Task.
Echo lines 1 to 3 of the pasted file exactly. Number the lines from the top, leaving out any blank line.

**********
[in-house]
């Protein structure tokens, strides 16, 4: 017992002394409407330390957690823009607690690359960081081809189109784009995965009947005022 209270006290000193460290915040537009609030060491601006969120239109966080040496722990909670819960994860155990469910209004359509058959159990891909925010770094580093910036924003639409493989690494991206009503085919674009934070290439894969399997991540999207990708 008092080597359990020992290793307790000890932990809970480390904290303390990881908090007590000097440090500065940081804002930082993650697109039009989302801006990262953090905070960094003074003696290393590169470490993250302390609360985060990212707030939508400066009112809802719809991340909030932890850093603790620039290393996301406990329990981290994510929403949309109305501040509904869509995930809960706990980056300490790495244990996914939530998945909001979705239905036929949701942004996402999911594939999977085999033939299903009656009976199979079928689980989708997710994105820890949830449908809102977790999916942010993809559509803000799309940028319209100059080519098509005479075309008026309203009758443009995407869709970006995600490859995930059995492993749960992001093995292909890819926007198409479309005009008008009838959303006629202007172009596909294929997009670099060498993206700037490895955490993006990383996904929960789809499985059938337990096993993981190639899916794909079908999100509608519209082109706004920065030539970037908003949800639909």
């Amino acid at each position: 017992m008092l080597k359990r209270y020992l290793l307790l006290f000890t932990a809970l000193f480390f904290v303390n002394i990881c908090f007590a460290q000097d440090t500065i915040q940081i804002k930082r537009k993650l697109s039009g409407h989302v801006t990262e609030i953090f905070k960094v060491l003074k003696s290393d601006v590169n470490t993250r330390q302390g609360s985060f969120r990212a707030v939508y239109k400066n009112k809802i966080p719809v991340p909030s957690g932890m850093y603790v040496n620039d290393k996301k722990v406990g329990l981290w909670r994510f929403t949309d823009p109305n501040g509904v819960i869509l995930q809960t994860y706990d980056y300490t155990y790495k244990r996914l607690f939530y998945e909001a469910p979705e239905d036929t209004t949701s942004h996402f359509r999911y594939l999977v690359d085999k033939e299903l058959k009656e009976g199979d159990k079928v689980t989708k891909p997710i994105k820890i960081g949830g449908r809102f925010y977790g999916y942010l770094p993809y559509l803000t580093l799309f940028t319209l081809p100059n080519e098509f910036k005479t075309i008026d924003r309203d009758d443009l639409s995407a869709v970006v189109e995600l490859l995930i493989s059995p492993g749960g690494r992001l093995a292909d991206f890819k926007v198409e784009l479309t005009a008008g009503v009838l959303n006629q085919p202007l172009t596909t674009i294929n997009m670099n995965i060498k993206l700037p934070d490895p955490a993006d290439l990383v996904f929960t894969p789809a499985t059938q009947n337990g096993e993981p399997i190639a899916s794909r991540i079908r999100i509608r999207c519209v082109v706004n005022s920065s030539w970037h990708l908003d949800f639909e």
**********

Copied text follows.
[in-house]
């Protein structure tokens, strides 16, 4: 017992002394409407330390957690823009607690690359960081081809189109784009995965009947005022 209270006290000193460290915040537009609030060491601006969120239109966080040496722990909670819960994860155990469910209004359509058959159990891909925010770094580093910036924003639409493989690494991206009503085919674009934070290439894969399997991540999207990708 008092080597359990020992290793307790000890932990809970480390904290303390990881908090007590000097440090500065940081804002930082993650697109039009989302801006990262953090905070960094003074003696290393590169470490993250302390609360985060990212707030939508400066009112809802719809991340909030932890850093603790620039290393996301406990329990981290994510929403949309109305501040509904869509995930809960706990980056300490790495244990996914939530998945909001979705239905036929949701942004996402999911594939999977085999033939299903009656009976199979079928689980989708997710994105820890949830449908809102977790999916942010993809559509803000799309940028319209100059080519098509005479075309008026309203009758443009995407869709970006995600490859995930059995492993749960992001093995292909890819926007198409479309005009008008009838959303006629202007172009596909294929997009670099060498993206700037490895955490993006990383996904929960789809499985059938337990096993993981190639899916794909079908999100509608519209082109706004920065030539970037908003949800639909």
């Amino acid at each position: 017992m008092l080597k359990r209270y020992l290793l307790l006290f000890t932990a809970l000193f480390f904290v303390n002394i990881c908090f007590a460290q000097d440090t500065i915040q940081i804002k930082r537009k993650l697109s039009g409407h989302v801006t990262e609030i953090f905070k960094v060491l003074k003696s290393d601006v590169n470490t993250r330390q302390g609360s985060f969120r990212a707030v939508y239109k400066n009112k809802i966080p719809v991340p909030s957690g932890m850093y603790v040496n620039d290393k996301k722990v406990g329990l981290w909670r994510f929403t949309d823009p109305n501040g509904v819960i869509l995930q809960t994860y706990d980056y300490t155990y790495k244990r996914l607690f939530y998945e909001a469910p979705e239905d036929t209004t949701s942004h996402f359509r999911y594939l999977v690359d085999k033939e299903l058959k009656e009976g199979d159990k079928v689980t989708k891909p997710i994105k820890i960081g949830g449908r809102f925010y977790g999916y942010l770094p993809y559509l803000t580093l799309f940028t319209l081809p100059n080519e098509f910036k005479t075309i008026d924003r309203d009758d443009l639409s995407a869709v970006v189109e995600l490859l995930i493989s059995p492993g749960g690494r992001l093995a292909d991206f890819k926007v198409e784009l479309t005009a008008g009503v009838l959303n006629q085919p202007l172009t596909t674009i294929n997009m670099n995965i060498k993206l700037p934070d490895p955490a993006d290439l990383v996904f929960t894969p789809a499985t059938q009947n337990g096993e993981p399997i190639a899916s794909r991540i079908r999100i509608r999207c519209v082109v706004n005022s920065s030539w970037h990708l908003d949800f639909e």